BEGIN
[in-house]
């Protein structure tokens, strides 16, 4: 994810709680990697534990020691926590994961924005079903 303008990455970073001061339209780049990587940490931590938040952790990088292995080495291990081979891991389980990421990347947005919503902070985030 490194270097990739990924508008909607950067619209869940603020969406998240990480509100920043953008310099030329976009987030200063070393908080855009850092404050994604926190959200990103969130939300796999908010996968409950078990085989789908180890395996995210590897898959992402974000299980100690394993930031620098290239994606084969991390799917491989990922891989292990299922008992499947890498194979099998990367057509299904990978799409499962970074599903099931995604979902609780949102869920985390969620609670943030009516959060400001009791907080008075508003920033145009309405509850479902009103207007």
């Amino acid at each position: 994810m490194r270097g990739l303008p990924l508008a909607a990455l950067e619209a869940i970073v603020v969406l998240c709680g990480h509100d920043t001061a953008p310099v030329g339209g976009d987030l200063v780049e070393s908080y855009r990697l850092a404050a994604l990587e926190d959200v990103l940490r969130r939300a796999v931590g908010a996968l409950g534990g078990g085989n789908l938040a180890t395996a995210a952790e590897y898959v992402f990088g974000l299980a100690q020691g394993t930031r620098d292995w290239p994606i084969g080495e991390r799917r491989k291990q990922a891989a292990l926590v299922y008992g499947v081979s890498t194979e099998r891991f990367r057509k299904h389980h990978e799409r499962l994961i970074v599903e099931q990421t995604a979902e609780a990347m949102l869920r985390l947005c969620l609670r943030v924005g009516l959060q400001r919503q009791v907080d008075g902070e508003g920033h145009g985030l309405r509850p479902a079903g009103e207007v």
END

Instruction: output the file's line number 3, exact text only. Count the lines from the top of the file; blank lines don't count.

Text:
């Amino acid at each position: 994810m490194r270097g990739l303008p990924l508008a909607a990455l950067e619209a869940i970073v603020v969406l998240c709680g990480h509100d920043t001061a953008p310099v030329g339209g976009d987030l200063v780049e070393s908080y855009r990697l850092a404050a994604l990587e926190d959200v990103l940490r969130r939300a796999v931590g908010a996968l409950g534990g078990g085989n789908l938040a180890t395996a995210a952790e590897y898959v992402f990088g974000l299980a100690q020691g394993t930031r620098d292995w290239p994606i084969g080495e991390r799917r491989k291990q990922a891989a292990l926590v299922y008992g499947v081979s890498t194979e099998r891991f990367r057509k299904h389980h990978e799409r499962l994961i970074v599903e099931q990421t995604a979902e609780a990347m949102l869920r985390l947005c969620l609670r943030v924005g009516l959060q400001r919503q009791v907080d008075g902070e508003g920033h145009g985030l309405r509850p479902a079903g009103e207007v």